they turned on Hinkle and charged him with having betrayed them at Far West. 
Cut off from the church, the once "Thimderbolt" moved to Iowa and died there. 
In the final official report the casualties of the Mormon war were stated : "The 
whole number of Mormons'Tcilled through the whole difficulty, as far as I can 
ascertain, are about forty, and several wounded. There has been one dtSwn 
killed and several wounded.** 

A Pratest Against the Peneention. 

Sentiment, even in Western Missouri, revolted against the treatment of the 
Mormons. To the Clay county members of the general assembly M. Arthur, of 
Liberty, addressed a memorial urging that the state stop the persecution by law- 
less bands and provide protection for "that imfortunate race of beings called 
the Mormons" until they could leave Missouri. The memorial continued : 

'They arc now receivmg treatment from those demons that makes humanity shudder, 
and the cold chills run over any man not entirely destitute of any feeling of humanity. 
The demons are now constantly strolling up and down Caldwell county, in small com- 
panies armed, insulting the women in every way and plundering the poor devils of all die 
means of subsistence (scanty as it was) left them, and driving off their horses, cattle, hogs, 
etc, and rifling their houses and farms of everything therein, taking beds, bedding, ward- 
robe, and all such things as they see they want, leaving the poor Mormons in a starving 
and naked condition. 

'These are facts I have on authority that cannot b^ questioned, and can be main- 
tained and substantiated at^ any time. There is now a petition afloat in our town, signed by 
the citizens of all parties and grades, which will be sent to you in a few days, praying die 
legblature to make some speedy enactment applicable to their case. They are entirely 
willing to leave our state as soon as this inclement season is over, and a number have already 
Ml) and are leaving daily, scattering themselves to the four winds of the earth." 

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Attempted Asaasaiiiatioii of Ctovmior Boggs.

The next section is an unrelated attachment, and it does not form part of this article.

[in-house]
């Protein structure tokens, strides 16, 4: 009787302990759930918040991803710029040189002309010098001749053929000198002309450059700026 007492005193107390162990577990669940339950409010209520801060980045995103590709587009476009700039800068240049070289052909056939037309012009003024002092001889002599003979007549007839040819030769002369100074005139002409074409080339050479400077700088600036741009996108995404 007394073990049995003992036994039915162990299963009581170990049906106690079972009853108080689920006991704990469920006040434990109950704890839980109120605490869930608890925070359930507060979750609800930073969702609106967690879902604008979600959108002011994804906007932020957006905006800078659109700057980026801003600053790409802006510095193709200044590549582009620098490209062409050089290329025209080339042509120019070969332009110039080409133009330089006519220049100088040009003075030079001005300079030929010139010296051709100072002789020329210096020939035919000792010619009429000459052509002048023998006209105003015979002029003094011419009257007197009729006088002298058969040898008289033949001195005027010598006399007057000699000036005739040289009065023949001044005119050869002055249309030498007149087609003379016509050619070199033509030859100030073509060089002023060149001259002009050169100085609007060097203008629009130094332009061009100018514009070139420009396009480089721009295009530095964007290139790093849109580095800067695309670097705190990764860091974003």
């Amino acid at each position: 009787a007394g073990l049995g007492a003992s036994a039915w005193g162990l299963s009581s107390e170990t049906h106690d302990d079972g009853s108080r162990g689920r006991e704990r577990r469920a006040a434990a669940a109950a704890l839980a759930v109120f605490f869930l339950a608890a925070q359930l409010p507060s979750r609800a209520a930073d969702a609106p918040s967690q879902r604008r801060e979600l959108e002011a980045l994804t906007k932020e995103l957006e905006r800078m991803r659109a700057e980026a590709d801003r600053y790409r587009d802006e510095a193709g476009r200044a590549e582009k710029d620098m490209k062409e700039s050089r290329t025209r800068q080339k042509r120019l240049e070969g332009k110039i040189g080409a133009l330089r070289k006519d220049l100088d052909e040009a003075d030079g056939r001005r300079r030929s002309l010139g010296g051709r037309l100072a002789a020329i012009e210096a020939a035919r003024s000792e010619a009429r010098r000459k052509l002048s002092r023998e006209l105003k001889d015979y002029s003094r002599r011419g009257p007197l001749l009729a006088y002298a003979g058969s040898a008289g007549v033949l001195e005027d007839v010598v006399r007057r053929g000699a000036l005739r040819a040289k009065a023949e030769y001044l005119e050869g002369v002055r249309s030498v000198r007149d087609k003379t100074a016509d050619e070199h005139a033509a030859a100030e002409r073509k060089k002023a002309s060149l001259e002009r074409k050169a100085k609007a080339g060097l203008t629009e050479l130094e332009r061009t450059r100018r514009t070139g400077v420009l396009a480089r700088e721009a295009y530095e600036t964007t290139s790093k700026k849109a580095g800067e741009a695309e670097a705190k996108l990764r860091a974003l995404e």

A sequel to the Mormon war was the attempted assassination of Governor 
Boggs. Some time after the exodus a man who called himself Porter appeared 
at Independence and sought work. He was employed by. several citizens and 
remained in the vicinity until quite well acquainted. One day he said he was 
leaving but would be back. A few days later Governor Boggs was shot in the 
head and badly wounded. The man who did the shooting escaped on horsebadc 
and crossed the Missouri river. Some time later Orrin P. Rockwell, a rather 
prominent Mormon, was arrested in St Louis on suspicion of being concerned 
in the shooting. He was taken to Independence and identified as "Porter.** 
But while awaiting trial in the jail he sawed the shackles from his ankles and 
escaped. He was caught and returned to jail. A change of venue was taken. 
When Rockwell's case came up for trial, there was no prosecution. In later 
years Rockwell was a handy mjin for Brigham Young in Utah. 

Oen. John B. Clark's Narrative. 

Years after the Mormon war General Qark gave the writer this narrative 
of his part in it : 

"GowemoT Boggs ordered out the militia and he appointed me to take conmiand. The 
instructions he gave me were peculiar. They were to 'expel the Mormons from the state 
or exterminate them.' Those were the words he used. There had been trouble and the 
Mormons had committed outrages, but the situation did not warrant any wholesale butchery.